Date of Award:

2015

Document Type:

Thesis

Degree Name:

Master of Science (MS)

Department:

Electrical and Computer Engineering

Advisor/Chair:

Dr. Sanghamitra Roy

Abstract

Near-Threshold Computing embodies an intriguing choice for mobile processors due to the promise of superior energy efficiency, extending the battery life of these devices while reducing the peak power draw. However, process, voltage, and temperature variations cause a significantly high failure rate of Level One cache cells in the near-threshold regime a stark contrast to designs in the super-threshold regime, where fault sites are rare.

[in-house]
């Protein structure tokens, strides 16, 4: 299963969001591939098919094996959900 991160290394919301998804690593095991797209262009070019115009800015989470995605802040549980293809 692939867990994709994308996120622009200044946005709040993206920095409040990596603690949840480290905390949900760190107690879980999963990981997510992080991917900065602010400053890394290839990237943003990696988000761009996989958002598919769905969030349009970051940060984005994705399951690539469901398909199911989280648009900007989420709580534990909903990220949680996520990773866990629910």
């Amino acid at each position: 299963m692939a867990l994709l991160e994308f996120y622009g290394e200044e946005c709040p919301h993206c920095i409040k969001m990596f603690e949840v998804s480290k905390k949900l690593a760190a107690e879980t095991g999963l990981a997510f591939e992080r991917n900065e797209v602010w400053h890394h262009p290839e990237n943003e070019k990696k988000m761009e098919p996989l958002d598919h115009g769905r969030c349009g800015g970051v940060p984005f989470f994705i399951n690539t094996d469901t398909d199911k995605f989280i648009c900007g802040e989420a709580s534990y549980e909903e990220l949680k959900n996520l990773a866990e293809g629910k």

This thesis work shows that faulty cells in the near-threshold regime are highly clustered in certain regions of the cache. In addition, popular mobile benchmarks are studied to investigate the impact of run-time workloads on timing faults manifestation. A technique to mitigate the run-time faults is proposed. This scheme maps frequently used data to healthy cache regions by exploiting the application cache behaviors. The results show up to 78% gain in performance over two other state-of-the-art techniques.

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